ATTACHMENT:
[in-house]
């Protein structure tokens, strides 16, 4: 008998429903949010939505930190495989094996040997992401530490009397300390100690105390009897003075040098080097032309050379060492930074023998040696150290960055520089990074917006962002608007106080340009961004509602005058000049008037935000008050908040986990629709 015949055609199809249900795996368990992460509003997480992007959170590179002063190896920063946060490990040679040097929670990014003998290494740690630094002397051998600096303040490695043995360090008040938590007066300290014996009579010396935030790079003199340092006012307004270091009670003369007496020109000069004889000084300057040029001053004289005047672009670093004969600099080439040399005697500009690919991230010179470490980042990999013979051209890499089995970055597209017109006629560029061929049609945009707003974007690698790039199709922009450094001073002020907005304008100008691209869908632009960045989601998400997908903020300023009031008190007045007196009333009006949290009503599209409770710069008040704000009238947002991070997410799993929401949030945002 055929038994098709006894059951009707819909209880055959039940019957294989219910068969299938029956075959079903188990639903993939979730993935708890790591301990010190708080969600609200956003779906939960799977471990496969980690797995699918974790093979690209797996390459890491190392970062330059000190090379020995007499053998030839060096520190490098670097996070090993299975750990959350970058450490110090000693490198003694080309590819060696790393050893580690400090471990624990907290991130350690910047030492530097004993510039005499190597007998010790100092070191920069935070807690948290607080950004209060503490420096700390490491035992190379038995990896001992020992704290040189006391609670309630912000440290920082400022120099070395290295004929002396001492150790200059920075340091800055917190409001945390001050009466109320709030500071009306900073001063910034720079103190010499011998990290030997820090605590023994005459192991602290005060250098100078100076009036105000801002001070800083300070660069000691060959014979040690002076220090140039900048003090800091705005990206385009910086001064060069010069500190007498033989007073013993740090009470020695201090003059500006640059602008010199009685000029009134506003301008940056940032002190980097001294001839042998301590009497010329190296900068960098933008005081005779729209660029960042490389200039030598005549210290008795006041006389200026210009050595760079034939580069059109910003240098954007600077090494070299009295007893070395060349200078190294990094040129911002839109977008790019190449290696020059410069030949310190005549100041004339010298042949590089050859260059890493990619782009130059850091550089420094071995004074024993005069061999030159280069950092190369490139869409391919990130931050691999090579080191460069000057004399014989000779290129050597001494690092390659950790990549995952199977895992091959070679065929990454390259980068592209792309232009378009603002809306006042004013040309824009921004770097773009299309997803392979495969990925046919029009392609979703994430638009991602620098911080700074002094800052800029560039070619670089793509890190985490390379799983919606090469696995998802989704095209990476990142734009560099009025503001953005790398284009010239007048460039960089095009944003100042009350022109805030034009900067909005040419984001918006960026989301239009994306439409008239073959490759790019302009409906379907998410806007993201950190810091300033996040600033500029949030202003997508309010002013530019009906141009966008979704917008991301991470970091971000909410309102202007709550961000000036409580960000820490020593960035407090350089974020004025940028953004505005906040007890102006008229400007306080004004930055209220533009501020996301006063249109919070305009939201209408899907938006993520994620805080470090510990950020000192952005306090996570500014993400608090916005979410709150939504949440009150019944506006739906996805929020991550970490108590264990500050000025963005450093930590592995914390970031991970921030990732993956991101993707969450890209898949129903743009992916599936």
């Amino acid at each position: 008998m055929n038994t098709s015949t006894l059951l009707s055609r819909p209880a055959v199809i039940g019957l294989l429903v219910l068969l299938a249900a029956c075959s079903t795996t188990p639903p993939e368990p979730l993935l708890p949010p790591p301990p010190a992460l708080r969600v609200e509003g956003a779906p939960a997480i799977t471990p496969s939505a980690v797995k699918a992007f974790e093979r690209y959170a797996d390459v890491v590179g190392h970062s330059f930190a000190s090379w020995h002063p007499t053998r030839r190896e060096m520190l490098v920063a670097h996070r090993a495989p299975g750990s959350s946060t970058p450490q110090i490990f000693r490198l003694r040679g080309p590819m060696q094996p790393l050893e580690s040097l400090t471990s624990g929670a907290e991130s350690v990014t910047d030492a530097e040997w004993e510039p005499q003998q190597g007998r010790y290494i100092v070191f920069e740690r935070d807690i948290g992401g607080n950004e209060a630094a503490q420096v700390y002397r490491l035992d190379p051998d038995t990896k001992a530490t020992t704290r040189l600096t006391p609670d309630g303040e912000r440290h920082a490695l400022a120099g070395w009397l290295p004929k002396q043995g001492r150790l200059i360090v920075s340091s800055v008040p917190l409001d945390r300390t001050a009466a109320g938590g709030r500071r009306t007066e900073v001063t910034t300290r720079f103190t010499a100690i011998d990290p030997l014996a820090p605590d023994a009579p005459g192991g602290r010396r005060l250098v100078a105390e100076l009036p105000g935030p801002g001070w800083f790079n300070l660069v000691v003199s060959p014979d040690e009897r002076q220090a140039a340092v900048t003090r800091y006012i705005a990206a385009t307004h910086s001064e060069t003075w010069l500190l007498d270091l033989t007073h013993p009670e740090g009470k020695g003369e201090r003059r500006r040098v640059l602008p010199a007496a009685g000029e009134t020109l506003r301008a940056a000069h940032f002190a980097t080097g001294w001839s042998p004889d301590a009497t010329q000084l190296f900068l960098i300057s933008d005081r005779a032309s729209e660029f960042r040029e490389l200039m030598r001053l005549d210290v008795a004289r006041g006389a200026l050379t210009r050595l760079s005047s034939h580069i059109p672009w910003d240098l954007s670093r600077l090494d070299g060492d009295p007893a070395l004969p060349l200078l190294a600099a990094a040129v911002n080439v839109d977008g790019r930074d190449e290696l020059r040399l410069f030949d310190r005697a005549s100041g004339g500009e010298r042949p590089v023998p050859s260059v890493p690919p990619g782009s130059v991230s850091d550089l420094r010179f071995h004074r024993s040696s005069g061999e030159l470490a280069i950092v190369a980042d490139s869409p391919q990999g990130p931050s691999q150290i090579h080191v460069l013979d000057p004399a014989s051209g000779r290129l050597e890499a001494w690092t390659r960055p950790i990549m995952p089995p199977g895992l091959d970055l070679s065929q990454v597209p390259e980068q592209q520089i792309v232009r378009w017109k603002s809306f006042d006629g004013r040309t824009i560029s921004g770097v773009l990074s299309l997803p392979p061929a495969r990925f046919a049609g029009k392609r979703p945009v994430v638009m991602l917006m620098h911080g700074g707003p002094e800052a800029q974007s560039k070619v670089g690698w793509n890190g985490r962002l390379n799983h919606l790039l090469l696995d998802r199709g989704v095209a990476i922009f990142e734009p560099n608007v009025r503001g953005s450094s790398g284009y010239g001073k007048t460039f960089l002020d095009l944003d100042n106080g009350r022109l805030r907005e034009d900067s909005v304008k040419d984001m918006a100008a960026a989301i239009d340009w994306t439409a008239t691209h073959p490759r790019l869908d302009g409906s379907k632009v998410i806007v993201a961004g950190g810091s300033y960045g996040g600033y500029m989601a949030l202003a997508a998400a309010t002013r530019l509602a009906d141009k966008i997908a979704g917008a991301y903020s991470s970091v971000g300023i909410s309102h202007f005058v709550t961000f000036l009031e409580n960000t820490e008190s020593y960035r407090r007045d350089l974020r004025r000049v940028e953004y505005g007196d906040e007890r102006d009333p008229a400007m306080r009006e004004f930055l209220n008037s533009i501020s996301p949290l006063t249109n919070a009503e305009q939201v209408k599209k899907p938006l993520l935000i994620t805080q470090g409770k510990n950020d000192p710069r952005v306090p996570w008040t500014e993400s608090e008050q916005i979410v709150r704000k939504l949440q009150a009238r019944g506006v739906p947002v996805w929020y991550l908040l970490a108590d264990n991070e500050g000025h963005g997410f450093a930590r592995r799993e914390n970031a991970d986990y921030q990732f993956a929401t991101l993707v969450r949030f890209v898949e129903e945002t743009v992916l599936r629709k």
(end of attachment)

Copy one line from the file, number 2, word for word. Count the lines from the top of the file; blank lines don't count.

């Protein structure tokens, strides 16, 4: 008998429903949010939505930190495989094996040997992401530490009397300390100690105390009897003075040098080097032309050379060492930074023998040696150290960055520089990074917006962002608007106080340009961004509602005058000049008037935000008050908040986990629709 015949055609199809249900795996368990992460509003997480992007959170590179002063190896920063946060490990040679040097929670990014003998290494740690630094002397051998600096303040490695043995360090008040938590007066300290014996009579010396935030790079003199340092006012307004270091009670003369007496020109000069004889000084300057040029001053004289005047672009670093004969600099080439040399005697500009690919991230010179470490980042990999013979051209890499089995970055597209017109006629560029061929049609945009707003974007690698790039199709922009450094001073002020907005304008100008691209869908632009960045989601998400997908903020300023009031008190007045007196009333009006949290009503599209409770710069008040704000009238947002991070997410799993929401949030945002 055929038994098709006894059951009707819909209880055959039940019957294989219910068969299938029956075959079903188990639903993939979730993935708890790591301990010190708080969600609200956003779906939960799977471990496969980690797995699918974790093979690209797996390459890491190392970062330059000190090379020995007499053998030839060096520190490098670097996070090993299975750990959350970058450490110090000693490198003694080309590819060696790393050893580690400090471990624990907290991130350690910047030492530097004993510039005499190597007998010790100092070191920069935070807690948290607080950004209060503490420096700390490491035992190379038995990896001992020992704290040189006391609670309630912000440290920082400022120099070395290295004929002396001492150790200059920075340091800055917190409001945390001050009466109320709030500071009306900073001063910034720079103190010499011998990290030997820090605590023994005459192991602290005060250098100078100076009036105000801002001070800083300070660069000691060959014979040690002076220090140039900048003090800091705005990206385009910086001064060069010069500190007498033989007073013993740090009470020695201090003059500006640059602008010199009685000029009134506003301008940056940032002190980097001294001839042998301590009497010329190296900068960098933008005081005779729209660029960042490389200039030598005549210290008795006041006389200026210009050595760079034939580069059109910003240098954007600077090494070299009295007893070395060349200078190294990094040129911002839109977008790019190449290696020059410069030949310190005549100041004339010298042949590089050859260059890493990619782009130059850091550089420094071995004074024993005069061999030159280069950092190369490139869409391919990130931050691999090579080191460069000057004399014989000779290129050597001494690092390659950790990549995952199977895992091959070679065929990454390259980068592209792309232009378009603002809306006042004013040309824009921004770097773009299309997803392979495969990925046919029009392609979703994430638009991602620098911080700074002094800052800029560039070619670089793509890190985490390379799983919606090469696995998802989704095209990476990142734009560099009025503001953005790398284009010239007048460039960089095009944003100042009350022109805030034009900067909005040419984001918006960026989301239009994306439409008239073959490759790019302009409906379907998410806007993201950190810091300033996040600033500029949030202003997508309010002013530019009906141009966008979704917008991301991470970091971000909410309102202007709550961000000036409580960000820490020593960035407090350089974020004025940028953004505005906040007890102006008229400007306080004004930055209220533009501020996301006063249109919070305009939201209408899907938006993520994620805080470090510990950020000192952005306090996570500014993400608090916005979410709150939504949440009150019944506006739906996805929020991550970490108590264990500050000025963005450093930590592995914390970031991970921030990732993956991101993707969450890209898949129903743009992916599936």